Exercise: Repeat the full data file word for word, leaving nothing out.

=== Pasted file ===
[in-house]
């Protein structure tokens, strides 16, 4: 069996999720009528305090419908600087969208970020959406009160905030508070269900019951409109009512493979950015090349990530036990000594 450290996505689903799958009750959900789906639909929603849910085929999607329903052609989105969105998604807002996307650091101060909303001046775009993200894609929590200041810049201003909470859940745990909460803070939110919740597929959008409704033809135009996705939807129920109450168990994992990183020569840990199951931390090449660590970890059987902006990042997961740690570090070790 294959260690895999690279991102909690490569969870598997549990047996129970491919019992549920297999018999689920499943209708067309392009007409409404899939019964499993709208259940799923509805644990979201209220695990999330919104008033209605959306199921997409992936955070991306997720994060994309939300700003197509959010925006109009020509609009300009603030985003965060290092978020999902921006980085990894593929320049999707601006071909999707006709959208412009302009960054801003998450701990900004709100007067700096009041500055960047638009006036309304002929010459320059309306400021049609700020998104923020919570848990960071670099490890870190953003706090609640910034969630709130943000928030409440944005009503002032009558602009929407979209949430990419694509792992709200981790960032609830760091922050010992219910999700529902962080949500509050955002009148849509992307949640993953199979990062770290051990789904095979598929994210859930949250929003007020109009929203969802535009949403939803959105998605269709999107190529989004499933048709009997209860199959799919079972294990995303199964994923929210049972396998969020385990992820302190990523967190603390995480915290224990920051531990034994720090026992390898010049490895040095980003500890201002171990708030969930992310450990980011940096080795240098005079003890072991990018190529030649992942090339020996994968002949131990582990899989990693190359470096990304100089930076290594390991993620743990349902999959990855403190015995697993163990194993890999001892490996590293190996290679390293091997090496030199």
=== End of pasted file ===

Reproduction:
[in-house]
């Protein structure tokens, strides 16, 4: 069996999720009528305090419908600087969208970020959406009160905030508070269900019951409109009512493979950015090349990530036990000594 450290996505689903799958009750959900789906639909929603849910085929999607329903052609989105969105998604807002996307650091101060909303001046775009993200894609929590200041810049201003909470859940745990909460803070939110919740597929959008409704033809135009996705939807129920109450168990994992990183020569840990199951931390090449660590970890059987902006990042997961740690570090070790 294959260690895999690279991102909690490569969870598997549990047996129970491919019992549920297999018999689920499943209708067309392009007409409404899939019964499993709208259940799923509805644990979201209220695990999330919104008033209605959306199921997409992936955070991306997720994060994309939300700003197509959010925006109009020509609009300009603030985003965060290092978020999902921006980085990894593929320049999707601006071909999707006709959208412009302009960054801003998450701990900004709100007067700096009041500055960047638009006036309304002929010459320059309306400021049609700020998104923020919570848990960071670099490890870190953003706090609640910034969630709130943000928030409440944005009503002032009558602009929407979209949430990419694509792992709200981790960032609830760091922050010992219910999700529902962080949500509050955002009148849509992307949640993953199979990062770290051990789904095979598929994210859930949250929003007020109009929203969802535009949403939803959105998605269709999107190529989004499933048709009997209860199959799919079972294990995303199964994923929210049972396998969020385990992820302190990523967190603390995480915290224990920051531990034994720090026992390898010049490895040095980003500890201002171990708030969930992310450990980011940096080795240098005079003890072991990018190529030649992942090339020996994968002949131990582990899989990693190359470096990304100089930076290594390991993620743990349902999959990855403190015995697993163990194993890999001892490996590293190996290679390293091997090496030199």